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J Neurosci. 2015 Jan 14;35(2):688-706. doi: 10.1523/JNEUROSCI.1379-14.2015.

Early and persistent abnormal decoding by glial cells at the neuromuscular junction in an ALS model.

Author information

1
Département de neurosciences, Université de Montréal, Montréal, Québec H3C 3J7, Canada, Groupe de recherche sur le système nerveux central, Université de Montréal, Station centre-ville, Montréal, Québec H3C 3J7, Canada, and.
2
Département de psychiatrie et de neurosciences, Université Laval, Québec G1V 0A6, Canada.
3
Département de neurosciences, Université de Montréal, Montréal, Québec H3C 3J7, Canada, Groupe de recherche sur le système nerveux central, Université de Montréal, Station centre-ville, Montréal, Québec H3C 3J7, Canada, and richard.robitaille@umontreal.ca.

Abstract

Amyotrophic lateral sclerosis (ALS) is a late-onset neuromuscular disease characterized by progressive loss of motor neurons (MNs) preceded by neuromuscular junction (NMJ) denervation. Despite the importance of NMJ denervation in ALS, the mechanisms involved remain unexplored and ill defined. The contribution of glial cells in the disease has been highlighted, including axonal Schwann cell activation that precedes the decline of motor function and the onset of hindlimb paralysis. Because NMJ denervation occurs early in the process and that perisynaptic Schwann cells (PSCs), glial cells at the NMJ, regulate morphological stability, integrity, and repair of the NMJ, one could predict that PSC functions would be altered even before denervation, contributing to NMJ malfunctions. We tested this possibility using a slowly progressive model of ALS (SOD1(G37R) mice). We observed a normal NMJ organization at a presymptomatic stage of ALS (120 d), but PSC detection of endogenous synaptic activity revealed by intracellular Ca(2+) changes was enhanced compared with their wild-type littermates. This inappropriate PSC decoding ability was associated with an increased level of neurotransmitter release and dependent on intrinsic glial properties related to enhanced muscarinic receptor activation. The alteration of PSC muscarinic receptor functions also persists during the preonset stage of the disease and became dependent on MN vulnerability with age. Together, these results suggest that PSC properties are altered in the disease process in a manner that would be detrimental for NMJ repair. The impairments of PSC functions may contribute to NMJ dysfunction and ALS pathogenesis.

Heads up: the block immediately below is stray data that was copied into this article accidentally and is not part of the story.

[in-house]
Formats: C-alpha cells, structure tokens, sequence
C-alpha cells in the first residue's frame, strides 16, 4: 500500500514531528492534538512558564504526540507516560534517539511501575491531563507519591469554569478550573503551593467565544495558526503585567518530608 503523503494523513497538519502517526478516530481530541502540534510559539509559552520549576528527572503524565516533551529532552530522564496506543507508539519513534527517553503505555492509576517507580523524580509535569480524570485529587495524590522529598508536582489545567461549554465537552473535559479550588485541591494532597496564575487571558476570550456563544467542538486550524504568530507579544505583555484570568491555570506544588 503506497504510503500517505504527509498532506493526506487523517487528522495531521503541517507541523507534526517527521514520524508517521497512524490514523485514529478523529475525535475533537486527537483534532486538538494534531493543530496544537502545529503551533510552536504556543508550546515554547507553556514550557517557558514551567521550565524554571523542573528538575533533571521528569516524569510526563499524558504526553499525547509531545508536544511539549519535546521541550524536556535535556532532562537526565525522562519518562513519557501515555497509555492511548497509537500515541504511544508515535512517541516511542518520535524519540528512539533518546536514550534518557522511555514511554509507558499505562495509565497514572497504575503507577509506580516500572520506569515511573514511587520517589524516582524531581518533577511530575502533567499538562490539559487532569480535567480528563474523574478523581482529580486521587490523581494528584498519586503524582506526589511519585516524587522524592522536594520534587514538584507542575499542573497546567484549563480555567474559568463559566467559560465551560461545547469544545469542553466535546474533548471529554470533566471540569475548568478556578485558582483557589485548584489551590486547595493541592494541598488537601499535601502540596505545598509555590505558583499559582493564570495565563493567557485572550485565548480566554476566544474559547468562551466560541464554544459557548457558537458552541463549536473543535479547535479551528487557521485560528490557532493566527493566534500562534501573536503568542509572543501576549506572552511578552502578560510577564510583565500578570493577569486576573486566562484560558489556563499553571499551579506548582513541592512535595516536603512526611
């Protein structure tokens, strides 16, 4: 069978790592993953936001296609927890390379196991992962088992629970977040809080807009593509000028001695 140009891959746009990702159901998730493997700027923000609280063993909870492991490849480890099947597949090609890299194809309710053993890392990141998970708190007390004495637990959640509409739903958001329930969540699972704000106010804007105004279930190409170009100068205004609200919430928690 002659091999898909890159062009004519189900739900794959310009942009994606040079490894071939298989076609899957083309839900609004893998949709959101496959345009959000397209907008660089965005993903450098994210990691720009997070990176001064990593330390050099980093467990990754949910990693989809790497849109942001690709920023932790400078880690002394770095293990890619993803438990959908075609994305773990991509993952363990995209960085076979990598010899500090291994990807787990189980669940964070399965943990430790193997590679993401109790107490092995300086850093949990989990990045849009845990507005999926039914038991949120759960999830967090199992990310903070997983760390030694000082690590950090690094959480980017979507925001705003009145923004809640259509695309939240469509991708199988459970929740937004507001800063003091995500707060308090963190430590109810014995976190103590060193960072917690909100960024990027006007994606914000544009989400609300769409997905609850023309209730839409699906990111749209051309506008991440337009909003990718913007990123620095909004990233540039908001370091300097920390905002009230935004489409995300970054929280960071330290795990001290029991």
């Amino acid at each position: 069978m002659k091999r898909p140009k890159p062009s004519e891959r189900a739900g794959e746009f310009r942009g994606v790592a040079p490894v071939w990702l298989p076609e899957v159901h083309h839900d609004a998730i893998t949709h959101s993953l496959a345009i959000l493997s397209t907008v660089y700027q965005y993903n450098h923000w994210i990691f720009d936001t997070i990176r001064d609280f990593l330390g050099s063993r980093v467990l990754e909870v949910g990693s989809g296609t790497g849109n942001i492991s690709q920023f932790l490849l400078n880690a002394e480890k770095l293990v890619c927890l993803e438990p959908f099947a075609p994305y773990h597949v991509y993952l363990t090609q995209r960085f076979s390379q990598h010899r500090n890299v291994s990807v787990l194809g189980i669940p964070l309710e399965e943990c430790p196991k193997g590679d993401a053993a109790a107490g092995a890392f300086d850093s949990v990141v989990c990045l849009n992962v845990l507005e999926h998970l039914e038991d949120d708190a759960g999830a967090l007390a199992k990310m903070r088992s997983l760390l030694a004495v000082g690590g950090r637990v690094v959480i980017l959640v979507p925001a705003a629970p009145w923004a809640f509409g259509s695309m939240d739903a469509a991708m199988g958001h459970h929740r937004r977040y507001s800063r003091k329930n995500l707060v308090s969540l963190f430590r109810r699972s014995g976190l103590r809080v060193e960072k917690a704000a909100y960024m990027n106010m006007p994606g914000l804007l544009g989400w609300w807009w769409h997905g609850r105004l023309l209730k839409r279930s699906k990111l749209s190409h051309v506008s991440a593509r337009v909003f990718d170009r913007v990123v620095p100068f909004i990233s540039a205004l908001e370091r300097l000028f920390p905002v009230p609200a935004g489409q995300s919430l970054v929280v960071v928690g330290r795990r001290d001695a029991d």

KEYWORDS:

SOD1; motor unit properties; muscarinic receptors; perisynaptic Schwann cells; synaptic transmission

PMID:
25589763
DOI:
10.1523/JNEUROSCI.1379-14.2015
[Indexed for MEDLINE]
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